To Deliver the Project at Hand, or Improved Project-delivering Capability for the Future?

To Deliver the Project at Hand, or Improved Project-delivering Capability for the Future?

[From the Archive: Originally posted at Amplify.com Dec 30, 2010]

Dadi Ingolfsson (@blubberplinth) asks me to “please open” the “tricksy can of worms” (my comment) which his tweet (see below) raises.

Note: His tweet, amplified here, was in response to my own tweet:

“Should e.g. Scrum Masters, Agile coaches be more vested in success of “the project“, or in #agile adoption in the organisation?”

So, the core question – in my mind at least – is “Should folks focus on delivering the project at hand, or on delivering improved project-delivering capability for the organisation, for the future?”.

I can’t deny that to be an effective coach or Scrum Master within a specific project team, the coach must have the trust and confidence of that team. Such trust and confidence is rarely won easily, and this challenge is compounded when the coach has a different agenda (goals) from the team (irrespective of whether the team knows this explicitly).

Let’s remember that not every team is itself focussed on delivering the project as their highest priority. Setting aside the pathological cases – such as where the “team” is not actually a team (and therefore has no shared goal(s) as such), or where the team’s aspirations lie elsewhere than delivering the project (i.e. in CV enhancement, or in finding a new gig for the team) – the team may actually have valid priorities other than the delivery of the project itself. In particular, the team, directed by e.g. senior management, may already be working on improving their own – and the organisation’s – capabilities in the longer-term (i.e. post-project).

And of course, this is most often not an either/or situation (although rarely does capability improvement make it into the explicit objectives – a.k.a. requirements – of a project).

Capability improvement – i.e. getting better at delivering projects over the longer term – is central to some (but not many) agile adoptions. And most often in these cases, it’s the Agile coach or Scrum Master that is expected (e.g. by senior management) to be the locus of effort to this end. And they will be held accountable in such circumstances for any perceived shortfall in such improvement – whether agreed and articulated, or not.

Typically, then, when capability improvement in on the client’s agenda, the coach has little option but to include this within his or her remit. (Aside: I would suggest that it’s in everyone’s interest to make this agenda clear, unambiguous and explicit, with quantified (capability improvement) objectives as part of the project’s collection of non-functional requirements. Your project does have a set of actively-managed NFRs, doesn’t it?).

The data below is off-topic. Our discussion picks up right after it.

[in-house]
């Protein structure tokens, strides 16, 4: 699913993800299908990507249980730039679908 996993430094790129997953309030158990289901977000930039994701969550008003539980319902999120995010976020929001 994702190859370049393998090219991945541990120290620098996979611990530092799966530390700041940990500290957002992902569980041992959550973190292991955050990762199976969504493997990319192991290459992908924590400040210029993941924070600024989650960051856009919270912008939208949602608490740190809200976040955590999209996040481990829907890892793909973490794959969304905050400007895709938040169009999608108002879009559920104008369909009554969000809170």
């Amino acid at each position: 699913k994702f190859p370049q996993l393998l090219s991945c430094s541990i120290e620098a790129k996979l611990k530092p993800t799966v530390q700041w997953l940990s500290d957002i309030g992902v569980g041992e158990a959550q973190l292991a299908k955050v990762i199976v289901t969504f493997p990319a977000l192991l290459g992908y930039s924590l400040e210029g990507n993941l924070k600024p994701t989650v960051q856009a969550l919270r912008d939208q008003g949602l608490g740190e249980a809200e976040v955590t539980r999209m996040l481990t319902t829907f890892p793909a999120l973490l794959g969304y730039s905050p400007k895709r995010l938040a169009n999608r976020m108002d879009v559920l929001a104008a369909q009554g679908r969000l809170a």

Asking a project team – who are likely already fully-committed to just delivering the project – to also deliver useful capability improvements back into the organisation (as an ‘extra’ or side-effect) is a recipe for grumbling and dissent, at best. Put another way, expecting a team to contribute capability improvements without allowing for the additional time and effort required is likely to cause friction, and if the coach or Scrum Master is seen as the person who is pushing the extra workload onto the team, all the worse. And we’ve all seen what happens to “lessons learned” exercises at the end of most projects, especially when the team is then disbanded (don’t get me started on those particular dysfunctions!).

My apologies if this post rambles rather more that usual, but I did start out by saying the subject was a “tricksy can of worms” :}

In summary, I agree that if a Scrum Master/Coach is to be a real, accepted, trusted member of a team, he/she needs to commit to that team more than to an agile adoption (a.k.a. improving capability). But actually, reality says that a delicate balancing act is the order of the day, because there are a number of stakeholding parties and constituencies involved, each possibly wearing several hats and having several (possibly conflicting) needs from the project, the team and the coach.

Amplifyd from twitter.com
  • Dadi Ingolfssonblubberplinth @flowchainsensei I say, if a Scrum Master/Coach is part of a team he needs to commit to that team more than to an agile adoption

Read more at twitter.com

– Bob

Postscript

This situation (i.e. the existence of implicit and/or explicit requirements for improvements to organisational capability) is (yet) another reason why agile adoption is more tricky than it may superficially appear. And another reason why good/great coaches / Scrum Masters who understand this stuff can really earn their coin.

 

3 comments
  1. This is inseparable for me. The local team is subject to the influences / constraints of the wider system (org) so in order to be effective the wider systemic issues need to be tackled.

    • Is it fair to extend Deming’s 95% rule to this situation? Is 95% of the productivity of a team dependent on the influences and constraints of the wider system, and therefore outside the team’s immediate control? If so, is it then fair to suggest that the team as a whole (or the coach or Scum Master, as proxy) should be spending 95% of its time on these wider issues?

      – Bob

      • No, I don’t think 95% of effort is required to solve 95% of problems. This is where I’ve found the Kanban method to be of particular use – but only when THE WHOLE system is visualised.

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